As an Australian emergency doctor, I can’t wait to close the book on 2020 | Stephen Parnis

While this country has done well by world standards, healthcare workers have been on constant alert and a deep fatigue has set in

December is the month I cherish above all others. I savour this time with my family and friends – celebrations of generosity, love, and my many communities. It is usually a chance to reflect on another busy year, and to anticipate the coming one with hope and optimism.

This year, however, December feels very different. I don’t think I’m my normal self, and I know that many of my colleagues in the health professions feel the same way.

After months battling the worst pandemic this country has seen in living memory, many of us are finally coming to terms with a fatigue that will not be sorted out by a good night’s sleep.

We have been in a state of constant alert for the entire year.

While it seems so long ago, this year began with face masks for reasons other than a pandemic. Smoke, destruction and massive bushfires left many with scars. If the blackened skies, devastated communities and horrific air pollution levels were the only health crisis of 2020, they still would have made the history books.

But then, a virus called Sars-CoV-2 made its presence known in Australia.

In the past, I would often be speaking for the medical profession in this country. But after a year when “teamwork” has become the most important word in my professional life, I feel the need to speak for the entire spectrum of healthcare workers. I pay tribute to their brilliance this year. We have endured so much together in 2020, and we now share a bond that will never be severed.

Of all the challenges healthcare workers have faced this year, a constant theme has weighed upon us.

Uncertainty.

When would the pandemic hit? Would Australia go the way of many nations, and see hospitals overwhelmed? How would we treat our patients when they became desperately ill, and their oxygen saturation dropped to levels we usually associate with cardiac arrest? How could we protect ourselves, our colleagues and our families, knowing how infectious this virus appeared to be? Would a Covid vaccine ever be developed, and how long would it take?

For some of us, there was always one question that lingered more than any other.

When the wave arrives, and the patients start being wheeled through the ambulance bay doors, would I be equal to the task?

Fast forward nine months, and many of those questions now have answers.

We have all faced some degree of lockdown, isolation from loved ones, and been prevented from working, travelling and studying in ways we used to take for granted.

More than 28,000 Australians have been infected, and 908 of them have died.

Among the dead, the frail elderly have borne the brunt of the pandemic. Many have died in aged care settings, as well as in hospitals. So many died separated from their loved ones, only able to hear their voices on the phone or see their faces on a screen – that will remain with me long after this pandemic is over.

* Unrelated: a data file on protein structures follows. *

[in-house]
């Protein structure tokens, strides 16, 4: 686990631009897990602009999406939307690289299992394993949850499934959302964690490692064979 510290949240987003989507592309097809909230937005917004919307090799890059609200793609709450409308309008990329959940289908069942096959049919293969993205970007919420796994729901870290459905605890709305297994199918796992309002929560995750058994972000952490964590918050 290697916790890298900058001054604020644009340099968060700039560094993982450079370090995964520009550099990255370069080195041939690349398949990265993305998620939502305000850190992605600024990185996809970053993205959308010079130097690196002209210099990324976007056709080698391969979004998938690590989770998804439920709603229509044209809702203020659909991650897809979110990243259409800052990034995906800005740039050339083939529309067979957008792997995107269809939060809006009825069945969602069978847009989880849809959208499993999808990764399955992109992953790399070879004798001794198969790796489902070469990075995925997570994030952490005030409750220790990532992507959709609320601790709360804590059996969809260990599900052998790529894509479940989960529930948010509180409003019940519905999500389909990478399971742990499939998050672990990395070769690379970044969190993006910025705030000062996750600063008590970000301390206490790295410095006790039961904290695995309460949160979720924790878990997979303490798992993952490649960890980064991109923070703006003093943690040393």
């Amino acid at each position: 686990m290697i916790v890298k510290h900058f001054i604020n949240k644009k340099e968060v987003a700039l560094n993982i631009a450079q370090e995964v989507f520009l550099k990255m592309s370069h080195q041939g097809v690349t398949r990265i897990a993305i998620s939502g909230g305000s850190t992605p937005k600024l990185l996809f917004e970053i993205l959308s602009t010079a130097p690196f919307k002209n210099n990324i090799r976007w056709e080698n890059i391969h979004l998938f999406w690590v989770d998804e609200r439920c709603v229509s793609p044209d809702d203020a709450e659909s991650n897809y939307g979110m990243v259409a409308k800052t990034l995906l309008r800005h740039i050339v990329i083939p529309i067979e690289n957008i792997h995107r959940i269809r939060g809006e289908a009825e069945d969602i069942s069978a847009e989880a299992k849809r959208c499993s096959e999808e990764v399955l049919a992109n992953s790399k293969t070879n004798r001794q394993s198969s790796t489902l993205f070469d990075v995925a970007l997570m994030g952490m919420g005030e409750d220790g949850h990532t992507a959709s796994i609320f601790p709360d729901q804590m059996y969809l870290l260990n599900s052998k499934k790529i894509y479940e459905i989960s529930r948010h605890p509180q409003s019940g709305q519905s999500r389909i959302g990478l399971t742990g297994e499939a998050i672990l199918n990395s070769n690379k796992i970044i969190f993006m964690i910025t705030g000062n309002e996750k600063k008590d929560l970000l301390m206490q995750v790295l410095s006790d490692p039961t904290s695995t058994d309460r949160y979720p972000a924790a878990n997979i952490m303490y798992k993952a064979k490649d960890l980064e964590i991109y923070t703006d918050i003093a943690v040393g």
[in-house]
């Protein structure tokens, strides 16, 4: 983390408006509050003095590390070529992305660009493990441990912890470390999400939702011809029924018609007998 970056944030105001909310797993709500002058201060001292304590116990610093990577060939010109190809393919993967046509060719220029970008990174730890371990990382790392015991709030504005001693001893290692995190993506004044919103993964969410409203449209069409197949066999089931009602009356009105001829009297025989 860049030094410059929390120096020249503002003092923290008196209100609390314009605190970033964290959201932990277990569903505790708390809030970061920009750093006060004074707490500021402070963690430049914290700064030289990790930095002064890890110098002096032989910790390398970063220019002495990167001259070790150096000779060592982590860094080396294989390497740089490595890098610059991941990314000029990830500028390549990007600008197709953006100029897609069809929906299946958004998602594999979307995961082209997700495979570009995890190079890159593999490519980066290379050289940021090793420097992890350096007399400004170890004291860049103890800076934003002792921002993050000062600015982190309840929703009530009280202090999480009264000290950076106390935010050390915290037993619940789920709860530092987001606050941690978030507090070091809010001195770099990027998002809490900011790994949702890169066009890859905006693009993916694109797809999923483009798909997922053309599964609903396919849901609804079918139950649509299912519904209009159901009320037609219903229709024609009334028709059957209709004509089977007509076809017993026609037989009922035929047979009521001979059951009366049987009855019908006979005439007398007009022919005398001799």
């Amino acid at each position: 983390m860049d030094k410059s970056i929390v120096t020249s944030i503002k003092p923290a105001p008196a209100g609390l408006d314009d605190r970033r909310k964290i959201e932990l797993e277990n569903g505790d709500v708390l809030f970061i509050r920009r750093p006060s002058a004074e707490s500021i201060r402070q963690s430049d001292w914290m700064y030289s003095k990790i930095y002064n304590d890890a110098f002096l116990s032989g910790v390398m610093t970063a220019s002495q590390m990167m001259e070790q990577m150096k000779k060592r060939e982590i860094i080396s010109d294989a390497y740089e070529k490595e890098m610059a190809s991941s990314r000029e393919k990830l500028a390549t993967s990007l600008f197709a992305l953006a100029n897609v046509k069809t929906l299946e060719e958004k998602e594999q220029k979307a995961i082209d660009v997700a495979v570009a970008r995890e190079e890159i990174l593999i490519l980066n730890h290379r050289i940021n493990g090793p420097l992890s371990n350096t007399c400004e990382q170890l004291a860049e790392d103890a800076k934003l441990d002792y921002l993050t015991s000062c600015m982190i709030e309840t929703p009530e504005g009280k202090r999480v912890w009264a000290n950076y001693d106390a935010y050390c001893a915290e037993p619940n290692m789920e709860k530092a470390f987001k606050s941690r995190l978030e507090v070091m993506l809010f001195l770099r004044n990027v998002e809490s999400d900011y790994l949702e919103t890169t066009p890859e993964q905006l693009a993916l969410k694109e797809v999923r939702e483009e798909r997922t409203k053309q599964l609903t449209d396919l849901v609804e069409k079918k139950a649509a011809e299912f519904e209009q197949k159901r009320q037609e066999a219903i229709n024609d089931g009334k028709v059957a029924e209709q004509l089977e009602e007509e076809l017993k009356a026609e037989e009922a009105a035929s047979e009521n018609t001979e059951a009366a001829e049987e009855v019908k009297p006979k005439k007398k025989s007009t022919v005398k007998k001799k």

Thousands of healthcare workers contracted Covid-19, 3,573 in Victoria alone. Despite the best efforts of many, and a very steep learning curve, our safety has never been fully assured. While I dodged the bullet and was a close contact in isolation early on, many of my colleagues weren’t so lucky. Some ended up as patients in their own hospitals; some required intensive care. Time will tell how many develop chronic illness – so-called “long Covid”– with unknown implications for their professional and personal lives.

Australia has done well by world standards in combatting this pandemic. But if you lived through the second wave in Victoria, you would be entitled to think differently.

The long months from July to October were bitter and painful in Melbourne. Caring for so many of the sick behind face shields, masks and gowns has traumatised many of us. But we have much for which we can be proud and grateful.

Melbourne healthcare workers soldiered on despite high infection rates, long hours, staff shortages and little chance for a break.

Melburnians stayed the course. They followed the expert advice, contained the virus, and protected the rest of Australia. All the while, the kindness shown towards healthcare workers touched us all, and made things a little easier. Looking back, eliminating community transmission in Victoria is a remarkable and unique achievement.

And yet, mental health presentations have skyrocketed – showing that the pandemic is not yet finished with us. News from around the world is heartbreaking, and all we can do is offer support from a safe distance.

As this painful year draws to a close, Australia is tempted to congratulate itself on doing much better than most of the world. But even as I write, Sydney is contending with a new outbreak. The rest of the nation watches on anxiously – particularly those of us who have seen the impact when an Australian city loses control of the virus.

Safe, effective vaccines are on the verge of approval and mass production. The need for PPE at work in most of the country is declining. The last Covid case I treated was over two months ago.

Adversity is the greatest teacher, and there are so many lessons to learn. But right now, all I can think about are a few weeks off with the people I love.

And closing the book on 2020.

• Dr Stephen Parnis is a Melbourne emergency physician, and a former vice-president of the Australian Medical Association

Contributor

Stephen Parnis

The GuardianTramp

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